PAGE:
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1A native or inhabitant of Great Britain, or a person of British descent.
- ‘The big cheques were signed by Britons or British-based entrepreneurs.’
- ‘Ten days before the general election an NOP poll showed that 60% of Britons wanted British troops out by the end of this year.’
- ‘There's a very good reason that the many Britons who settle in British Columbia come to the island and make their homes in Victoria.’
- ‘Standing on a stage and also visible on a huge TV screen overlooking the square, Mr Netanyahu thanked British Jews and all Britons for their support.’
- ‘Hundreds of Britons besieged the British Embassy.’
- ‘Sixty-nine Britons or British companies are listed.’
2A Celtic inhabitant of southern Britain before and during Roman times.
- ‘Another option is to test for interaction between Roman soldiers and local Britons, by searching for African DNA in the local gene pool.’
- ‘In 406 and 409 the Britons rebelled against Roman rule.’
- ‘Even in north western England there were plenty of Picts and probably settlements of Irish raiders who were the real enemies of the Britons at the beginning of the Saxon incursion.’
- ‘Historians believe that these rolls predate the faith, and began with ancient Greeks, Romans, and Britons.’
- ‘At least in its outward forms, this religion does not look so very different from that of the pagan Britons under Roman rule.’
- ‘We are more like the Britons, with the Romans preparing to leave.’
- ‘In this story the Britons and Romans were defeated by the Saxons and sailed away to South America to start a civilisation called Roman America.’
- ‘By ad 80, according to Tacitus, the Britons were widely adopting Roman fashion in housing, clothing, language, and diet.’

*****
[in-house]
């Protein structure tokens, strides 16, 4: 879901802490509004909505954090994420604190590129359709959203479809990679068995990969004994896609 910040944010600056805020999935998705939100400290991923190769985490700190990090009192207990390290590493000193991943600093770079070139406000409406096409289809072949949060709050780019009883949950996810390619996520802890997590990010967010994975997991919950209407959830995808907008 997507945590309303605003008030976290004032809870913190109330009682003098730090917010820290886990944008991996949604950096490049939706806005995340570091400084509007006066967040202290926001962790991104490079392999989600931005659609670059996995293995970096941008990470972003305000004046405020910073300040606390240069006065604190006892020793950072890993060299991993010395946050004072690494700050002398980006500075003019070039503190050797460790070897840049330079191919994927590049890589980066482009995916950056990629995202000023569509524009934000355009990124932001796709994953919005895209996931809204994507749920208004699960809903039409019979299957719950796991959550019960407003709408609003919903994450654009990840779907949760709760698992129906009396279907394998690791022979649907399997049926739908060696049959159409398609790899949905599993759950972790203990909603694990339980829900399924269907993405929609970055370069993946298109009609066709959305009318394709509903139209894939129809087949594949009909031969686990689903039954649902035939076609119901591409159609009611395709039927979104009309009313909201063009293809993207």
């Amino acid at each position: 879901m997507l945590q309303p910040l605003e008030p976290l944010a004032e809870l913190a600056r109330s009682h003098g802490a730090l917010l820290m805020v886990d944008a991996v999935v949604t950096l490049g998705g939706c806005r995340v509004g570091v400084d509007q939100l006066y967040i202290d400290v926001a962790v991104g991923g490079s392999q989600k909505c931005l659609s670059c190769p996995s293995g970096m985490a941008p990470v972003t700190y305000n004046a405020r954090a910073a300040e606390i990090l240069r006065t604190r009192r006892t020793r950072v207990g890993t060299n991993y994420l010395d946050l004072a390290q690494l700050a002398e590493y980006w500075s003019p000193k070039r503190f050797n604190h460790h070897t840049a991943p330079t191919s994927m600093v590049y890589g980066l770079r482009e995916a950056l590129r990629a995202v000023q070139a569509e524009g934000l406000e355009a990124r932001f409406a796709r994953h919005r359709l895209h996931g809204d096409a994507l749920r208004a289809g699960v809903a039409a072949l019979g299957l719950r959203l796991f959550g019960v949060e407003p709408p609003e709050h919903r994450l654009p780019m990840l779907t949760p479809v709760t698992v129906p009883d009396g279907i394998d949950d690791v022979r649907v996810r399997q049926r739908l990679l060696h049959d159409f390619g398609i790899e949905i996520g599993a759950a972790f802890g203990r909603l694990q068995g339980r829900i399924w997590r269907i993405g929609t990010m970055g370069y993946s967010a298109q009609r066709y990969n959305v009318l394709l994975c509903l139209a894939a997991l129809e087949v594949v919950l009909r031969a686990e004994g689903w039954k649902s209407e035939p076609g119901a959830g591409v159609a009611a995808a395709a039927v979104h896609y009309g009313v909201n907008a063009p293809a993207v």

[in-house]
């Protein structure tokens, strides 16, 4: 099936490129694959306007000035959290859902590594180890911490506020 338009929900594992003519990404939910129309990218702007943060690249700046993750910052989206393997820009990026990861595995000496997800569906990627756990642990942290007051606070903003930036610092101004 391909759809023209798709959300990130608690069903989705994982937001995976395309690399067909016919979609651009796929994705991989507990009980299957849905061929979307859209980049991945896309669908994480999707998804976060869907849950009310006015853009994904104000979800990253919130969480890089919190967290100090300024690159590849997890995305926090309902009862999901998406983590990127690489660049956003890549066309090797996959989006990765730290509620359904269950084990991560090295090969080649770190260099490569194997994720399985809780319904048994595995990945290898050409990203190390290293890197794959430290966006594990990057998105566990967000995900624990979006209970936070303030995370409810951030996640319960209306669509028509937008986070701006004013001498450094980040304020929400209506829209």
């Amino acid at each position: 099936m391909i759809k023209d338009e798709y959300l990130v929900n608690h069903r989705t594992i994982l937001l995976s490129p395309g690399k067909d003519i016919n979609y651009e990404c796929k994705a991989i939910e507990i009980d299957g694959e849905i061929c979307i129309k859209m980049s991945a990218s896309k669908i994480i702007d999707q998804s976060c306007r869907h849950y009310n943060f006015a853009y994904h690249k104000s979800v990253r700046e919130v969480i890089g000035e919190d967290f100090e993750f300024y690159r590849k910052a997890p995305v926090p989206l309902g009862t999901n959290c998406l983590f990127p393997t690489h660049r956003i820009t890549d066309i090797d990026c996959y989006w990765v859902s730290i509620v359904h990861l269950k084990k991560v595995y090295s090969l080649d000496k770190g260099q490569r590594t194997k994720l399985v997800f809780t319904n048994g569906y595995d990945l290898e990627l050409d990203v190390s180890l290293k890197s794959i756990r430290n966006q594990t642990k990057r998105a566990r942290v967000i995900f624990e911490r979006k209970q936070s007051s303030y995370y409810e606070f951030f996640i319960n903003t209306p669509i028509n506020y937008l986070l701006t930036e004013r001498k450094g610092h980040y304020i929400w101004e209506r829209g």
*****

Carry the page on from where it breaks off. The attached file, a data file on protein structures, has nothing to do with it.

- ‘However, historians do accept that it was a major victory for the Romans that once again asserted their authority over the Britons.’
- ‘David Shotter mentions it briefly in his book, Romans and Britons in North West England.’
- ‘This was told in several impressive episodes, from primeval Britons through Romans, Saxons and Stuarts.’
- ‘The Roman conquest of southern Britain was a highly significant event which set Briton against Briton.’
- ‘That said, it is clear that some time in the 5th century the Britons broke away at last from Roman central authority.’
- ‘There is evidence that Arthur was a Romano-British Soldier - the child of a mixed marriage between a Roman and a Briton.’
- ‘When the Romans left Britain, the Britons did not use their roads.’
- ‘One other effect this had was to cause many Britons to leave these shores for northern Gaul, turning the peninsula of Armorica into Brittany.’
- ‘However, the Romans fought off the Britons who withdrew.’
- ‘Unlike the armoured Romans, Britons mostly wore little or no body protection and depended on speed, impetus, and the long slashing sword.’
- ‘At the decisive Battle of Medway it was he who crossed the river at the head of both his legion and a band of ‘Celtic’ auxiliaries, and routed the Britons.’
- ‘Imposing as it was, the colonia must have been a constant reminder to the Britons of Roman rule and military dominance.’
From Old French Breton, from Latin Britto, Britton-, or its Celtic equivalent.
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